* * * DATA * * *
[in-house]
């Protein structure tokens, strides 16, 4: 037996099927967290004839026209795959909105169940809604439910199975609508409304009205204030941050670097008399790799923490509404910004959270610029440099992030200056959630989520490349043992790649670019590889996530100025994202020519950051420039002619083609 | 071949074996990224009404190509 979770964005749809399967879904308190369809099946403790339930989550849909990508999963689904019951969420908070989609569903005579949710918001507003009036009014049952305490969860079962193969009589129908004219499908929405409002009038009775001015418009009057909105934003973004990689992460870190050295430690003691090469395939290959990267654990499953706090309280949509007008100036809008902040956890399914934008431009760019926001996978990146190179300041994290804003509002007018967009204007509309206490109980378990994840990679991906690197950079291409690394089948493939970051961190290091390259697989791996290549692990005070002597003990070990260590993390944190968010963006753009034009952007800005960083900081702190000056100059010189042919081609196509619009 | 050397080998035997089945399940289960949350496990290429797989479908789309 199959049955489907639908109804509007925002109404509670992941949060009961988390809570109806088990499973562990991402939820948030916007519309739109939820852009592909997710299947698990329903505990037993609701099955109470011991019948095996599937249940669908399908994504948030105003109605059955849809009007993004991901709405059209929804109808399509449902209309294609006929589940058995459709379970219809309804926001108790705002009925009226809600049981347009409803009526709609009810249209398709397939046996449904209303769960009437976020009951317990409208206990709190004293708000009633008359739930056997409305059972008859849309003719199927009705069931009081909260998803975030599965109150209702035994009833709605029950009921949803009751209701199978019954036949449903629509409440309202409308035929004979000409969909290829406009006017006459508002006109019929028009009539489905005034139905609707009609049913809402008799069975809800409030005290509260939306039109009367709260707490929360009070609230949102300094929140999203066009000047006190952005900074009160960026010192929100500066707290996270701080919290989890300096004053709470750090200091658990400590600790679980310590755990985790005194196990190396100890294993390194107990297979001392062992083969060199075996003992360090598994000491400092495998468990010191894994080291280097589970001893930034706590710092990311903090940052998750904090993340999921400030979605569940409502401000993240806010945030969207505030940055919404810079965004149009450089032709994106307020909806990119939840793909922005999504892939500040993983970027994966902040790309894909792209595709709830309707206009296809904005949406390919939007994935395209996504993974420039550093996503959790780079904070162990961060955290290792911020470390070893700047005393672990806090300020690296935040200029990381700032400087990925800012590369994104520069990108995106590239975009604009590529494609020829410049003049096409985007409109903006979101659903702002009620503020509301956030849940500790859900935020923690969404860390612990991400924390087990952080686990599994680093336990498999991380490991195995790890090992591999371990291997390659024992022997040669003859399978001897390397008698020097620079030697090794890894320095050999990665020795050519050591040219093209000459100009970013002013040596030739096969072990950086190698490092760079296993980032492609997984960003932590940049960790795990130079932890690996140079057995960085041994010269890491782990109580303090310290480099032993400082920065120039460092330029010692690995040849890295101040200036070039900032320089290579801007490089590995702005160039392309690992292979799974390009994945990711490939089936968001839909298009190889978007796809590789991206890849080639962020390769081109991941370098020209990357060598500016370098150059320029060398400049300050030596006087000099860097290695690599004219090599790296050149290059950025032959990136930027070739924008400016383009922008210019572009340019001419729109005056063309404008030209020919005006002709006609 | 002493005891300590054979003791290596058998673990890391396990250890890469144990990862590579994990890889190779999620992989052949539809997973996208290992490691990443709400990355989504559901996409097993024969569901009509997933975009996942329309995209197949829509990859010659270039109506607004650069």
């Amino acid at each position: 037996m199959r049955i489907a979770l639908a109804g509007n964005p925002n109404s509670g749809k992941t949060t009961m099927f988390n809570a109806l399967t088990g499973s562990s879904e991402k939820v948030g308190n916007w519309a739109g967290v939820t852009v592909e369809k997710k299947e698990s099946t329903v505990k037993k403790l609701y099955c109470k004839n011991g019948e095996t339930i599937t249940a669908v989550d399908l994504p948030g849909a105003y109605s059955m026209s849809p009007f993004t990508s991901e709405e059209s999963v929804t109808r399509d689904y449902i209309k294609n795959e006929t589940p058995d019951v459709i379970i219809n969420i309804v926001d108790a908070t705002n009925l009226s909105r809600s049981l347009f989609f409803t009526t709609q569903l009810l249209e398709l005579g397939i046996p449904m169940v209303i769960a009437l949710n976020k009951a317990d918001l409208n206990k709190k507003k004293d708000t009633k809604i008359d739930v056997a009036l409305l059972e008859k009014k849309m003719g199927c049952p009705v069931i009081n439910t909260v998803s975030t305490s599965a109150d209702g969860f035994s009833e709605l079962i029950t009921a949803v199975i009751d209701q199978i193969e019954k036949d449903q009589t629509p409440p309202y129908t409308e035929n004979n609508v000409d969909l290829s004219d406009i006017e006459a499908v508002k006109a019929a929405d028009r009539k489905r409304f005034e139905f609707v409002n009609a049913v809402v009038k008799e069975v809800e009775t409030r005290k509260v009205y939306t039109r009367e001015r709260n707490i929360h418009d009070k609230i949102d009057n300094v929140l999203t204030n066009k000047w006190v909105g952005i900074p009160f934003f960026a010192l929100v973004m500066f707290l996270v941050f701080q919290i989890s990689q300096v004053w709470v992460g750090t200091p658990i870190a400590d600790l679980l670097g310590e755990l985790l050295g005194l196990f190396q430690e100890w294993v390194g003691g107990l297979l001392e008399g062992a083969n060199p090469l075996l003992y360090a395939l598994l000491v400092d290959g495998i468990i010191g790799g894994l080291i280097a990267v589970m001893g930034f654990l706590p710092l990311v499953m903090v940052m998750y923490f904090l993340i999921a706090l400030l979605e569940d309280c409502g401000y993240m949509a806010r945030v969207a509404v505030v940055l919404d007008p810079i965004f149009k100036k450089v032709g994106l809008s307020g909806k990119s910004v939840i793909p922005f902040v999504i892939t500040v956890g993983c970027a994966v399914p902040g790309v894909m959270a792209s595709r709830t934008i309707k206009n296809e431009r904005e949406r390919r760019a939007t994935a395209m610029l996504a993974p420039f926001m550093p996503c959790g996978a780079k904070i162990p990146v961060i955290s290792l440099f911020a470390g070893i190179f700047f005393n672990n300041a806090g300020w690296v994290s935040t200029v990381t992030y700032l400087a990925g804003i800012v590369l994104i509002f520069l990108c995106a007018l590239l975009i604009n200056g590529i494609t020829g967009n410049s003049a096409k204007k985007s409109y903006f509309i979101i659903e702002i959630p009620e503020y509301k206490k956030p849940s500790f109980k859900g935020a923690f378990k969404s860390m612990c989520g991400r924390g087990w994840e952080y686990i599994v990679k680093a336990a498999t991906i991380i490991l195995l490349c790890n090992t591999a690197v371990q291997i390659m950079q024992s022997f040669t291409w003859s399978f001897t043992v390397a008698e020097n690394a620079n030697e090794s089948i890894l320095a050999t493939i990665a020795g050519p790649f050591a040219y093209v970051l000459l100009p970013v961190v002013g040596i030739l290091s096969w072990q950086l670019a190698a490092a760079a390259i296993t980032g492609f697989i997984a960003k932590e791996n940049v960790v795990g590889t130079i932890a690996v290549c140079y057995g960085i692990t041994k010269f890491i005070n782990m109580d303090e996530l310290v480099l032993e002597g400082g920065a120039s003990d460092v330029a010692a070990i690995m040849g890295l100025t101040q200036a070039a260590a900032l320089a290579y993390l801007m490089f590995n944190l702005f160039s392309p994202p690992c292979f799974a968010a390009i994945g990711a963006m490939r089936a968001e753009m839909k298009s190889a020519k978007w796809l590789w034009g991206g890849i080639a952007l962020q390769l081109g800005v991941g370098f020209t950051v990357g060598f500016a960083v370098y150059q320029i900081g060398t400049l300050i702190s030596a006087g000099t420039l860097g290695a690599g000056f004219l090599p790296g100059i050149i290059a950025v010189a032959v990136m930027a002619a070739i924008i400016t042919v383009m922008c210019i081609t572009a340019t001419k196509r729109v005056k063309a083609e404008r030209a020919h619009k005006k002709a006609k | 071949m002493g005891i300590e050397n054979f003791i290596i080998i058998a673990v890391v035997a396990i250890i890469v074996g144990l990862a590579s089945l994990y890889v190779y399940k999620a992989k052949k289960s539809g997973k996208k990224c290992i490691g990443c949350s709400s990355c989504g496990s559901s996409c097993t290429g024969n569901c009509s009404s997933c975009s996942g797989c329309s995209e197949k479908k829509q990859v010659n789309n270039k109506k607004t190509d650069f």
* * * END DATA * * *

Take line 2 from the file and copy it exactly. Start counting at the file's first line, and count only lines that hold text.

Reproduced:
């Protein structure tokens, strides 16, 4: 037996099927967290004839026209795959909105169940809604439910199975609508409304009205204030941050670097008399790799923490509404910004959270610029440099992030200056959630989520490349043992790649670019590889996530100025994202020519950051420039002619083609 | 071949074996990224009404190509 979770964005749809399967879904308190369809099946403790339930989550849909990508999963689904019951969420908070989609569903005579949710918001507003009036009014049952305490969860079962193969009589129908004219499908929405409002009038009775001015418009009057909105934003973004990689992460870190050295430690003691090469395939290959990267654990499953706090309280949509007008100036809008902040956890399914934008431009760019926001996978990146190179300041994290804003509002007018967009204007509309206490109980378990994840990679991906690197950079291409690394089948493939970051961190290091390259697989791996290549692990005070002597003990070990260590993390944190968010963006753009034009952007800005960083900081702190000056100059010189042919081609196509619009 | 050397080998035997089945399940289960949350496990290429797989479908789309 199959049955489907639908109804509007925002109404509670992941949060009961988390809570109806088990499973562990991402939820948030916007519309739109939820852009592909997710299947698990329903505990037993609701099955109470011991019948095996599937249940669908399908994504948030105003109605059955849809009007993004991901709405059209929804109808399509449902209309294609006929589940058995459709379970219809309804926001108790705002009925009226809600049981347009409803009526709609009810249209398709397939046996449904209303769960009437976020009951317990409208206990709190004293708000009633008359739930056997409305059972008859849309003719199927009705069931009081909260998803975030599965109150209702035994009833709605029950009921949803009751209701199978019954036949449903629509409440309202409308035929004979000409969909290829406009006017006459508002006109019929028009009539489905005034139905609707009609049913809402008799069975809800409030005290509260939306039109009367709260707490929360009070609230949102300094929140999203066009000047006190952005900074009160960026010192929100500066707290996270701080919290989890300096004053709470750090200091658990400590600790679980310590755990985790005194196990190396100890294993390194107990297979001392062992083969060199075996003992360090598994000491400092495998468990010191894994080291280097589970001893930034706590710092990311903090940052998750904090993340999921400030979605569940409502401000993240806010945030969207505030940055919404810079965004149009450089032709994106307020909806990119939840793909922005999504892939500040993983970027994966902040790309894909792209595709709830309707206009296809904005949406390919939007994935395209996504993974420039550093996503959790780079904070162990961060955290290792911020470390070893700047005393672990806090300020690296935040200029990381700032400087990925800012590369994104520069990108995106590239975009604009590529494609020829410049003049096409985007409109903006979101659903702002009620503020509301956030849940500790859900935020923690969404860390612990991400924390087990952080686990599994680093336990498999991380490991195995790890090992591999371990291997390659024992022997040669003859399978001897390397008698020097620079030697090794890894320095050999990665020795050519050591040219093209000459100009970013002013040596030739096969072990950086190698490092760079296993980032492609997984960003932590940049960790795990130079932890690996140079057995960085041994010269890491782990109580303090310290480099032993400082920065120039460092330029010692690995040849890295101040200036070039900032320089290579801007490089590995702005160039392309690992292979799974390009994945990711490939089936968001839909298009190889978007796809590789991206890849080639962020390769081109991941370098020209990357060598500016370098150059320029060398400049300050030596006087000099860097290695690599004219090599790296050149290059950025032959990136930027070739924008400016383009922008210019572009340019001419729109005056063309404008030209020919005006002709006609 | 002493005891300590054979003791290596058998673990890391396990250890890469144990990862590579994990890889190779999620992989052949539809997973996208290992490691990443709400990355989504559901996409097993024969569901009509997933975009996942329309995209197949829509990859010659270039109506607004650069």